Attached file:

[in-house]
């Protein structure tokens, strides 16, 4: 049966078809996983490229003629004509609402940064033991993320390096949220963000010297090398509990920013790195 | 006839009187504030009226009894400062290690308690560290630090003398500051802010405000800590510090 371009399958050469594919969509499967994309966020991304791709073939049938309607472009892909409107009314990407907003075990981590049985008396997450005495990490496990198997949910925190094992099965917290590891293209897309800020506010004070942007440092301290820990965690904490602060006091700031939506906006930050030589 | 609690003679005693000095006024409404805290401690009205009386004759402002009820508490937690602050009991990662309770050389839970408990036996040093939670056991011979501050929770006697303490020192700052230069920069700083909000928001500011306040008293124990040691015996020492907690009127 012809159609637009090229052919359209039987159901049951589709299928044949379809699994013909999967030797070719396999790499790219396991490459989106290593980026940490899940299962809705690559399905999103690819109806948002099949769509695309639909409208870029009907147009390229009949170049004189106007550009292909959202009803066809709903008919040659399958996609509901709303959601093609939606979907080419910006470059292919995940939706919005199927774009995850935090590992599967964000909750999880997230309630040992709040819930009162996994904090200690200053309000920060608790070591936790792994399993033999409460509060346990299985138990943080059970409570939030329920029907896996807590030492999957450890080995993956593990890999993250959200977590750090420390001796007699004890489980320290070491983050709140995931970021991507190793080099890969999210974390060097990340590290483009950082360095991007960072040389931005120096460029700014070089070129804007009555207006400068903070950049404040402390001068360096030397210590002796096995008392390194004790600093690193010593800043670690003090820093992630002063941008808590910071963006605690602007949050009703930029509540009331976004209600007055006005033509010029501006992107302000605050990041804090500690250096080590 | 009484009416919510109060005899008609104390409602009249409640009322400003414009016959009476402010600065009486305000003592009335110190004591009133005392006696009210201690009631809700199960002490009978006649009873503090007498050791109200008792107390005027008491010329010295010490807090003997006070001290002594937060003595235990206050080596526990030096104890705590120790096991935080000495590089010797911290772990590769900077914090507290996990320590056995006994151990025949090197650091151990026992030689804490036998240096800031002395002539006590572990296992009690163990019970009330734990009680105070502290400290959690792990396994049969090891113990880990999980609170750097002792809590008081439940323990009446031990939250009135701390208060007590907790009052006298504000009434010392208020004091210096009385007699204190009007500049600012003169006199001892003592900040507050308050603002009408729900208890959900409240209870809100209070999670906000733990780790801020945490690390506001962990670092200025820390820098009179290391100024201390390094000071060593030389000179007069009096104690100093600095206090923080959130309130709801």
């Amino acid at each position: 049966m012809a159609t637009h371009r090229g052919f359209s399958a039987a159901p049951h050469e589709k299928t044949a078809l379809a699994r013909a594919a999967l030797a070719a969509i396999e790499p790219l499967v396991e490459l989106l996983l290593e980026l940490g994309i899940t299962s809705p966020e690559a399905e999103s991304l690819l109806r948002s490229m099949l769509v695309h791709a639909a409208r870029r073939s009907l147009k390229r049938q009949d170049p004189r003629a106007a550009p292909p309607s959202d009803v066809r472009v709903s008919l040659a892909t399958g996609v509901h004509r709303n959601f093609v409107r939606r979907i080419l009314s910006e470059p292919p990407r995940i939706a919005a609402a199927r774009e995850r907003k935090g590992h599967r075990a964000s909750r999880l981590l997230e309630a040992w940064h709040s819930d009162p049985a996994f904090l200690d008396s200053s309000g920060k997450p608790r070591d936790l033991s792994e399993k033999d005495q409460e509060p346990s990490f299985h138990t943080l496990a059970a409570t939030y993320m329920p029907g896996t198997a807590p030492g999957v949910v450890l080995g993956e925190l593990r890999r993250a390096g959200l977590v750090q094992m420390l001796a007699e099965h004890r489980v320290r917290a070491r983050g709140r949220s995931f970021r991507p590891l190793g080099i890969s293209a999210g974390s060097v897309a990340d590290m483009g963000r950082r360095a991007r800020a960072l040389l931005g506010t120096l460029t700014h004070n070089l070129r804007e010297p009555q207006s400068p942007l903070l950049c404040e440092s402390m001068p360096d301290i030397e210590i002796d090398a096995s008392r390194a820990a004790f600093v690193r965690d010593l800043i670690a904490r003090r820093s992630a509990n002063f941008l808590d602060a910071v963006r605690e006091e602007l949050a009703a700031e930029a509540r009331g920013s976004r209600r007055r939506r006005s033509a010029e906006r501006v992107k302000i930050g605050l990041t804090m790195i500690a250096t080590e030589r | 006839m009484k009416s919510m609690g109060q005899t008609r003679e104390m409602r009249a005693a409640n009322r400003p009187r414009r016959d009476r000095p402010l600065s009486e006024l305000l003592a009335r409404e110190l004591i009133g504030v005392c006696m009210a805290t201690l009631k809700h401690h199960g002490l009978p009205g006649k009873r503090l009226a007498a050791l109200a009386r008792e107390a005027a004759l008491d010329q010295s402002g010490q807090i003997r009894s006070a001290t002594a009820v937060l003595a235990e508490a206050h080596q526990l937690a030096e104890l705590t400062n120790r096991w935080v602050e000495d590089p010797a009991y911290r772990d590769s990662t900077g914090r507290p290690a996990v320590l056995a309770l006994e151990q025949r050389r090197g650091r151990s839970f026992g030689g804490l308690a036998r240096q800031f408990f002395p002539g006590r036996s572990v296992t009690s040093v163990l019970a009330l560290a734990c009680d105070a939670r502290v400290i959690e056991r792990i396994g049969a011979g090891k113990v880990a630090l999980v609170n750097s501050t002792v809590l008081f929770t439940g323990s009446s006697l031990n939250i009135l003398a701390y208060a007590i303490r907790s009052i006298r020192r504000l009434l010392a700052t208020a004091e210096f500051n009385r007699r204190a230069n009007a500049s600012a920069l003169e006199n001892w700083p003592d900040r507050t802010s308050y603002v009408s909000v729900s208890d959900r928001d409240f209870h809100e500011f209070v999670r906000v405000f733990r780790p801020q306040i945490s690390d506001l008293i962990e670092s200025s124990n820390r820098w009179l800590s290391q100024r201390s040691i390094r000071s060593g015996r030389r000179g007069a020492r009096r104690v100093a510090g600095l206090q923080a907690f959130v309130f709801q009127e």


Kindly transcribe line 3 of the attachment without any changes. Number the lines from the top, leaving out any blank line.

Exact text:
């Amino acid at each position: 049966m012809a159609t637009h371009r090229g052919f359209s399958a039987a159901p049951h050469e589709k299928t044949a078809l379809a699994r013909a594919a999967l030797a070719a969509i396999e790499p790219l499967v396991e490459l989106l996983l290593e980026l940490g994309i899940t299962s809705p966020e690559a399905e999103s991304l690819l109806r948002s490229m099949l769509v695309h791709a639909a409208r870029r073939s009907l147009k390229r049938q009949d170049p004189r003629a106007a550009p292909p309607s959202d009803v066809r472009v709903s008919l040659a892909t399958g996609v509901h004509r709303n959601f093609v409107r939606r979907i080419l009314s910006e470059p292919p990407r995940i939706a919005a609402a199927r774009e995850r907003k935090g590992h599967r075990a964000s909750r999880l981590l997230e309630a040992w940064h709040s819930d009162p049985a996994f904090l200690d008396s200053s309000g920060k997450p608790r070591d936790l033991s792994e399993k033999d005495q409460e509060p346990s990490f299985h138990t943080l496990a059970a409570t939030y993320m329920p029907g896996t198997a807590p030492g999957v949910v450890l080995g993956e925190l593990r890999r993250a390096g959200l977590v750090q094992m420390l001796a007699e099965h004890r489980v320290r917290a070491r983050g709140r949220s995931f970021r991507p590891l190793g080099i890969s293209a999210g974390s060097v897309a990340d590290m483009g963000r950082r360095a991007r800020a960072l040389l931005g506010t120096l460029t700014h004070n070089l070129r804007e010297p009555q207006s400068p942007l903070l950049c404040e440092s402390m001068p360096d301290i030397e210590i002796d090398a096995s008392r390194a820990a004790f600093v690193r965690d010593l800043i670690a904490r003090r820093s992630a509990n002063f941008l808590d602060a910071v963006r605690e006091e602007l949050a009703a700031e930029a509540r009331g920013s976004r209600r007055r939506r006005s033509a010029e906006r501006v992107k302000i930050g605050l990041t804090m790195i500690a250096t080590e030589r | 006839m009484k009416s919510m609690g109060q005899t008609r003679e104390m409602r009249a005693a409640n009322r400003p009187r414009r016959d009476r000095p402010l600065s009486e006024l305000l003592a009335r409404e110190l004591i009133g504030v005392c006696m009210a805290t201690l009631k809700h401690h199960g002490l009978p009205g006649k009873r503090l009226a007498a050791l109200a009386r008792e107390a005027a004759l008491d010329q010295s402002g010490q807090i003997r009894s006070a001290t002594a009820v937060l003595a235990e508490a206050h080596q526990l937690a030096e104890l705590t400062n120790r096991w935080v602050e000495d590089p010797a009991y911290r772990d590769s990662t900077g914090r507290p290690a996990v320590l056995a309770l006994e151990q025949r050389r090197g650091r151990s839970f026992g030689g804490l308690a036998r240096q800031f408990f002395p002539g006590r036996s572990v296992t009690s040093v163990l019970a009330l560290a734990c009680d105070a939670r502290v400290i959690e056991r792990i396994g049969a011979g090891k113990v880990a630090l999980v609170n750097s501050t002792v809590l008081f929770t439940g323990s009446s006697l031990n939250i009135l003398a701390y208060a007590i303490r907790s009052i006298r020192r504000l009434l010392a700052t208020a004091e210096f500051n009385r007699r204190a230069n009007a500049s600012a920069l003169e006199n001892w700083p003592d900040r507050t802010s308050y603002v009408s909000v729900s208890d959900r928001d409240f209870h809100e500011f209070v999670r906000v405000f733990r780790p801020q306040i945490s690390d506001l008293i962990e670092s200025s124990n820390r820098w009179l800590s290391q100024r201390s040691i390094r000071s060593g015996r030389r000179g007069a020492r009096r104690v100093a510090g600095l206090q923080a907690f959130v309130f709801q009127e």